And the final fight between Superman and Zod begins with even more destruction and this was also heavily critcized by audiences primarily because of the collateral damage assuming that Superman was also responsible for several deaths even though we don’t actually see any dead bodies in the wake of the falling debris. And here is where we come to the most controversial scene in the movie: The part where Superman breaks Zod’s neck.

Now before you get started on the whole “Oh, Superman doesn’t kill people!” rant, he has killed before, both in the comics and in Superman II and in both instances, the victim was General Zod. The point is that Superman does not enjoy killing people which is why he has that code in place and since this is an origin story, we need to see how Superman gets his no killing policy. And the main reason why he kills Zod was because Zod gave him NO OTHER OPTION! He was actually going to kill those people with his heat vision despite Superman telling him to stop. And it also shows Superman screaming in remorse even though in this case he did the right thing.

And as far as whether or not that scene bothered me, it didn’t.

However, the ending is kind of rushed although the joke about the female army captain remarking how hot Superman is was actually funny. And the movie ends with Clark finally donning the glasses and working for the Daily Planet.

And now on to performances. Henry Cavill actually did an awesome job and gave us a fresh take on the character. And here is the difference between him and Brandon Routh in Superman Returns. While Brandon Routh was trying to play Christopher Reeve, Henry Cavill was trying to play Superman. However it’s safe to say that Christopher Reeve’s legacy is safe. Amy Adams is by far the best actress to play Lois Lane. It erases the bad taste in my mouth that I got from Kate Bosworth in the last movie. Michael Shannon I mentioned before; Russell Crowe I mentioned before; Kevin Costner I mentioned before so no need to revisit that again but I do have to make one more remark about that: You know your Superman movie is in trouble when Russell Crowe ends up being the better father figure than Kevin Costner.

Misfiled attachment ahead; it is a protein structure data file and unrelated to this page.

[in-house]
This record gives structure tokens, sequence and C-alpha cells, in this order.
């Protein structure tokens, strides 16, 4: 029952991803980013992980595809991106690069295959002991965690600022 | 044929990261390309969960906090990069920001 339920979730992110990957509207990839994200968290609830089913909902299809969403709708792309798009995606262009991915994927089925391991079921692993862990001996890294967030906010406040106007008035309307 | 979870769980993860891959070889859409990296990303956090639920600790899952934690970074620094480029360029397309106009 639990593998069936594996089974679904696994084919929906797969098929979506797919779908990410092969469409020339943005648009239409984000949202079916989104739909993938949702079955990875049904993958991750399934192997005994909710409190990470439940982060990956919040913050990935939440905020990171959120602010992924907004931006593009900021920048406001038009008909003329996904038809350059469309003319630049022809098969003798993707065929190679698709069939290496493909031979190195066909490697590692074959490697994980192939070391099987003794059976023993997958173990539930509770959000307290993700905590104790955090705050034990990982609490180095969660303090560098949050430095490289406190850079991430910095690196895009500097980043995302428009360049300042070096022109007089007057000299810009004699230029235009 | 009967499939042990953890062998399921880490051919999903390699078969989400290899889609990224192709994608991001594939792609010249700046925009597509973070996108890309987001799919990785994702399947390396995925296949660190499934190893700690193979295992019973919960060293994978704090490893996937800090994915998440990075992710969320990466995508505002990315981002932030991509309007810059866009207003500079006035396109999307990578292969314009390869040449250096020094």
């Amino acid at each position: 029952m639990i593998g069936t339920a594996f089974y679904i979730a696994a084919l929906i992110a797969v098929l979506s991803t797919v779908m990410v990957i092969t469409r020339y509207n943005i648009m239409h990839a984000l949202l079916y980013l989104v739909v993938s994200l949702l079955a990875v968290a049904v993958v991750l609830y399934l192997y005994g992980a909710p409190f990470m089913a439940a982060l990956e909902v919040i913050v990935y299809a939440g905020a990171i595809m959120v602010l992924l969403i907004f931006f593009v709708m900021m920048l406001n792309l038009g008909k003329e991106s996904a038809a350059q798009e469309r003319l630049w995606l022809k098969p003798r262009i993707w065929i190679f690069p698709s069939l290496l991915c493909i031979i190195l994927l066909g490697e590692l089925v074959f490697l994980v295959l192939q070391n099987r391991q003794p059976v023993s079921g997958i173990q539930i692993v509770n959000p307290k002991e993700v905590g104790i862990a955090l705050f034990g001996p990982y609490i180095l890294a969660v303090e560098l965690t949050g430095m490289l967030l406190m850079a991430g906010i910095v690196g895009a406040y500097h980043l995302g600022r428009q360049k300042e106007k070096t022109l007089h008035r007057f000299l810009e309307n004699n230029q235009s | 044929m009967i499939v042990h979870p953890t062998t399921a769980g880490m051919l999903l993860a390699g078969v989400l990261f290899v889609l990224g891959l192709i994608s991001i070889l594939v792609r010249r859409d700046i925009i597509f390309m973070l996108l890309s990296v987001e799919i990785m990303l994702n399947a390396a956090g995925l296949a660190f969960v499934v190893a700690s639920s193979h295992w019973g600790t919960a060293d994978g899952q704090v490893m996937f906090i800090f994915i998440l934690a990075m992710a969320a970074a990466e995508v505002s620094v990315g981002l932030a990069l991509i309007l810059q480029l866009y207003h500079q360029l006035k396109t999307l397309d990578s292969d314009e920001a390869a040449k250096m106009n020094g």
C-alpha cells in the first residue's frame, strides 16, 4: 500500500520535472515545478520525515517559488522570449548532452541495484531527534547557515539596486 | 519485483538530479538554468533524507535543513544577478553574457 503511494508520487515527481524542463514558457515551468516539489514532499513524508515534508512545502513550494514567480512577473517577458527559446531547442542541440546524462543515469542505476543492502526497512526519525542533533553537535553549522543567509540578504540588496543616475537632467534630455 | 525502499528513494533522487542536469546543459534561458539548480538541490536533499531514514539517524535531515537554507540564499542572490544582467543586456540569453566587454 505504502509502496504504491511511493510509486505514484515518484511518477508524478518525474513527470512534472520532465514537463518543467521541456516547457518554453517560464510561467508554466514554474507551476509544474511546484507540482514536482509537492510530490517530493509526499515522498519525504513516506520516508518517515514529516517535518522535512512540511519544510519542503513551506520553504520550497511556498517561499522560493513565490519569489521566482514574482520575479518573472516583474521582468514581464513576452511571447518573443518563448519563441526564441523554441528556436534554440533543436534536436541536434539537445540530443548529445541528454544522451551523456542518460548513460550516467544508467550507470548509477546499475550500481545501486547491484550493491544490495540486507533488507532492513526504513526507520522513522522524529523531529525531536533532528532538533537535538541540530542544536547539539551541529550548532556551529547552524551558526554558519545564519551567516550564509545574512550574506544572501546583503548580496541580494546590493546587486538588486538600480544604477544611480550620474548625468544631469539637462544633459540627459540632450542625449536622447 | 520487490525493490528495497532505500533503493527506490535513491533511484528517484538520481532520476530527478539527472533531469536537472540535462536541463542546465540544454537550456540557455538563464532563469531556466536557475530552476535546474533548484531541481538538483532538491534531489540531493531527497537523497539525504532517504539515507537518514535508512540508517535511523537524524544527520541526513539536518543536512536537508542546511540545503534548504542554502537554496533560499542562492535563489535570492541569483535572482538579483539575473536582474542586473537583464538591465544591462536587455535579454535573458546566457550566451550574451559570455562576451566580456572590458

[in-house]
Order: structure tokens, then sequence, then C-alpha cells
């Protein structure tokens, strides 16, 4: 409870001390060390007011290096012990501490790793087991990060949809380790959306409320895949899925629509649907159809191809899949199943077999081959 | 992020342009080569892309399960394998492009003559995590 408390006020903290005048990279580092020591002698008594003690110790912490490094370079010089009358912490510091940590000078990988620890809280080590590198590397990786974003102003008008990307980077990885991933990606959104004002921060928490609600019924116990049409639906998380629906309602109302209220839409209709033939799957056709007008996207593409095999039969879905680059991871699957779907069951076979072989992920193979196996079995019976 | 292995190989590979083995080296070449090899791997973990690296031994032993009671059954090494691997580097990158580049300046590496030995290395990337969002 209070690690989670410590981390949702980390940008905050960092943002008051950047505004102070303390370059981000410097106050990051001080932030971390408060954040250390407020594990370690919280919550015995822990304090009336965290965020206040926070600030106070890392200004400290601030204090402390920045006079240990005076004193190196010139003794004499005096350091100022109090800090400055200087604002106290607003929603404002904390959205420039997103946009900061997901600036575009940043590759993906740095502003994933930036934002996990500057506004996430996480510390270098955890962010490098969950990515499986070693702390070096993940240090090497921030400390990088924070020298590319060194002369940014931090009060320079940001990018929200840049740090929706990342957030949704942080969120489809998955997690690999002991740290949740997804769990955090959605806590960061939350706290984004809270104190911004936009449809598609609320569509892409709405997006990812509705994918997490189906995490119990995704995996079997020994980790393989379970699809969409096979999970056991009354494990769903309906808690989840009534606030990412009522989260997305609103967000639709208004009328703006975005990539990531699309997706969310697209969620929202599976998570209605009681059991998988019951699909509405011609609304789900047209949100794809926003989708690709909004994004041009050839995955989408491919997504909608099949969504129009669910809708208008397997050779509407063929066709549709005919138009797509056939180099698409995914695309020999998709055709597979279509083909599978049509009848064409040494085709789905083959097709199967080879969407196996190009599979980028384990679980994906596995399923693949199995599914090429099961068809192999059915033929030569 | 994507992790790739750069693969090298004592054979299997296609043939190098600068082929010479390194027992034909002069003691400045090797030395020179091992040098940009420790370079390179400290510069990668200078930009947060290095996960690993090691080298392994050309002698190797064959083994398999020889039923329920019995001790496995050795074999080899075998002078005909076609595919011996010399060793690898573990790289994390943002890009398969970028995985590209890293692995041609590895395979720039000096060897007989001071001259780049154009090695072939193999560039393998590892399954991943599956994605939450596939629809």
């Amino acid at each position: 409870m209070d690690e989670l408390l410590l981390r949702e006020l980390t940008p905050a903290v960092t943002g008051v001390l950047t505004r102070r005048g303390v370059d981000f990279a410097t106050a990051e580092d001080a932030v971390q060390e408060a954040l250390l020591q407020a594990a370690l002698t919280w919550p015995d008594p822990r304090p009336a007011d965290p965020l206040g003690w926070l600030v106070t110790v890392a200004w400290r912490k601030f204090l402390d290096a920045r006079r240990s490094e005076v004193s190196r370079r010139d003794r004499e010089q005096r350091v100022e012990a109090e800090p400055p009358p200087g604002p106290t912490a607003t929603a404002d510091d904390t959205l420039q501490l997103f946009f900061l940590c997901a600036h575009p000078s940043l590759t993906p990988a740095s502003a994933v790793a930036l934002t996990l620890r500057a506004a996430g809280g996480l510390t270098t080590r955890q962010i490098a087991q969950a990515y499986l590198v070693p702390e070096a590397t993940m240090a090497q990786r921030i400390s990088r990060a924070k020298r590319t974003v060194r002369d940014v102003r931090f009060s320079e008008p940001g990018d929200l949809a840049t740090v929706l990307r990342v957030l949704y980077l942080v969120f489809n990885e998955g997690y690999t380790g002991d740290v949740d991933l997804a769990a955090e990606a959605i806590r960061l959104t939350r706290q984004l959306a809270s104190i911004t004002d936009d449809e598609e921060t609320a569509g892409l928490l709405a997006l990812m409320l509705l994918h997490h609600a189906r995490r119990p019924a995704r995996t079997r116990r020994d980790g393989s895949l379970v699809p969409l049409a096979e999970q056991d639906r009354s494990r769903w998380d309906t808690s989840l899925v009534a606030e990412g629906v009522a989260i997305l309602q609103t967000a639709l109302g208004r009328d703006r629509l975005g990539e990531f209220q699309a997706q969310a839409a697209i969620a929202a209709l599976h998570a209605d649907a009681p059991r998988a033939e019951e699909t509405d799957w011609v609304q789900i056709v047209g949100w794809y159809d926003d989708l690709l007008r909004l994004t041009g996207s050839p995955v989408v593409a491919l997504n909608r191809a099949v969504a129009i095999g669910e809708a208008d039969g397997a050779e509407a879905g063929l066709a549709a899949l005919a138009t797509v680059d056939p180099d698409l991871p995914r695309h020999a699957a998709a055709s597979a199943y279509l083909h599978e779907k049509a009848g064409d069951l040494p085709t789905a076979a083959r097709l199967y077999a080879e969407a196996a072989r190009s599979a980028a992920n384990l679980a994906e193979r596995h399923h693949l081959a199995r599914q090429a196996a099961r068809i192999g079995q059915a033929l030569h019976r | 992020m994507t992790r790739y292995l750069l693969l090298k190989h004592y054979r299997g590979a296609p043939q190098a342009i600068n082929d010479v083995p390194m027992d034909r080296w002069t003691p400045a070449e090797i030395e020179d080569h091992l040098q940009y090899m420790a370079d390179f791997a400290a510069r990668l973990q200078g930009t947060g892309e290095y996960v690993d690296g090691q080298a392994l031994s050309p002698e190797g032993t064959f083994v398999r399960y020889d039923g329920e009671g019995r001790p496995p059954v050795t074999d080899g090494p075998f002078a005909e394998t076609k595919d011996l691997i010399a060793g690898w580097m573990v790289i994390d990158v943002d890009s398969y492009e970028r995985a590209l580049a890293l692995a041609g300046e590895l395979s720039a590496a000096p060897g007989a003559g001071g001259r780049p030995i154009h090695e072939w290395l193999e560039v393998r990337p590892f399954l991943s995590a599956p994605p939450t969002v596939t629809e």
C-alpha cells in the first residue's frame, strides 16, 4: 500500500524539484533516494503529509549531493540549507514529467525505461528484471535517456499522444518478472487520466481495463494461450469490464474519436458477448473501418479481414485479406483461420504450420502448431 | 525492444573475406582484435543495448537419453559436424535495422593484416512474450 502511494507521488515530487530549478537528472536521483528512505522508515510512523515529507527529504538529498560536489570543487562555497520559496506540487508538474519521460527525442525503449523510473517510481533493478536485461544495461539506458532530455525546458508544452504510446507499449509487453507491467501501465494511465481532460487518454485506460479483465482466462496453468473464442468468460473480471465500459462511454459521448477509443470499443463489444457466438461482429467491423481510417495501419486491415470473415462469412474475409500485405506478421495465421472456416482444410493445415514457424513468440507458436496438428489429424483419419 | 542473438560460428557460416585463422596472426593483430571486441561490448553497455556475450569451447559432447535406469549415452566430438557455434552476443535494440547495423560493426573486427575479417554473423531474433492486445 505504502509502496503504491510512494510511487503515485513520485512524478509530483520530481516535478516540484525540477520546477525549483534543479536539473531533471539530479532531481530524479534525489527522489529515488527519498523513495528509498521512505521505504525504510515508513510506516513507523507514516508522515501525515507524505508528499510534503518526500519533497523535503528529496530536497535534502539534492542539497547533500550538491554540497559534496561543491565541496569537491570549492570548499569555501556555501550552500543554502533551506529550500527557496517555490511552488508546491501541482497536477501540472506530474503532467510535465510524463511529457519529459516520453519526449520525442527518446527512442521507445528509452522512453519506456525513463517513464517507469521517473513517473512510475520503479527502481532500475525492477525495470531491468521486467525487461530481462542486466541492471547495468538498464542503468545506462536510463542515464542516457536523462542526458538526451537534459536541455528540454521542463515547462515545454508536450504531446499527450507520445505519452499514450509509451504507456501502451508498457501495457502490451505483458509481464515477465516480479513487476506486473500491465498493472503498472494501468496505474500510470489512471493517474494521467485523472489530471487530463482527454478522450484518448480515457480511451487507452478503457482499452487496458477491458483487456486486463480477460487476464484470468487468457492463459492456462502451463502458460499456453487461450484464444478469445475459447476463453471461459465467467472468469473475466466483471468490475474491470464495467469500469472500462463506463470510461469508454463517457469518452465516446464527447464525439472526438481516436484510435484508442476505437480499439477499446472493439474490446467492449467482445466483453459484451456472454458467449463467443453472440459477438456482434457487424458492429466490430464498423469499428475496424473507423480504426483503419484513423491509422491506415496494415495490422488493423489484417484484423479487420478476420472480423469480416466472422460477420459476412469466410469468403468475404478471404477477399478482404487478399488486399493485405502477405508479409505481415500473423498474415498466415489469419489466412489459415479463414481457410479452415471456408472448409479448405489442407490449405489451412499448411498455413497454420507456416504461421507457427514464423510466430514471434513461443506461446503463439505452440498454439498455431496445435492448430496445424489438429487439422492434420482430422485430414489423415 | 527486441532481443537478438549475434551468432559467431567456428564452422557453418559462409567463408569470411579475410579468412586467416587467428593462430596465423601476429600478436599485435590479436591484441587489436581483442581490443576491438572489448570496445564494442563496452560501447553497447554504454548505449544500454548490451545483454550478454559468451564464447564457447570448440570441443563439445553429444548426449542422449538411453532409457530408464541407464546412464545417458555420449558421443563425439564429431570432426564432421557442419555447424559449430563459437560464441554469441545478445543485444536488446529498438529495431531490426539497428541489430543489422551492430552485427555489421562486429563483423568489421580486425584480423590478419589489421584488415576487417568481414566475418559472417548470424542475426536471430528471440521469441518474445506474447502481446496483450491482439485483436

As far as everything else goes, Zack Snyder did a pretty good job with directing. Visuals were good even though it suffers from the same problems that many people accuse the JJ Abrams Star Trek films of: Too many lens flares and the Battlestar Galactica Shakycam effects. Hans Zimmer’s score is good even though I miss the John Williams score.

So as far as Man of Steel goes, it is at least as long as the original Superman movie (just under 2 and a half hours) and while it seems to fit right in with the movies that are released for people with short attention spans and expect movies like Michael Bay’s Transformers movies. However, Man of Steel is actually a pretty good movie. It fixed most of the problems that plagued Superman Returns (except for the whole Superman as a religious figure idea.) In short, Man of Steel is good despite its many flaws. Is it as good as the first two? No. Is it better than the other films? Yes.

And some final thoughts on Batman vs Superman which is currently set for release on May 6, 2016. How do I feel about Ben Affleck as Batman? Well I guess I’ll have to wait until that movie comes out. Christian Bale will be the best Batman ever but if Ben can pull it off then more power to him. Same goes for Gal Gadot (the hot girl from the Fast and Furious franchise) who had just been cast as Wonder Woman.

So my final thoughts: Don’t let the negative publicity surrounding this film dissuade you from seeing. If you want to see this film, see it with an open mind. If not, well just stick with the Christopher Reeve films. Well, except for Superman IV because we all know that was the worst Superman film ever.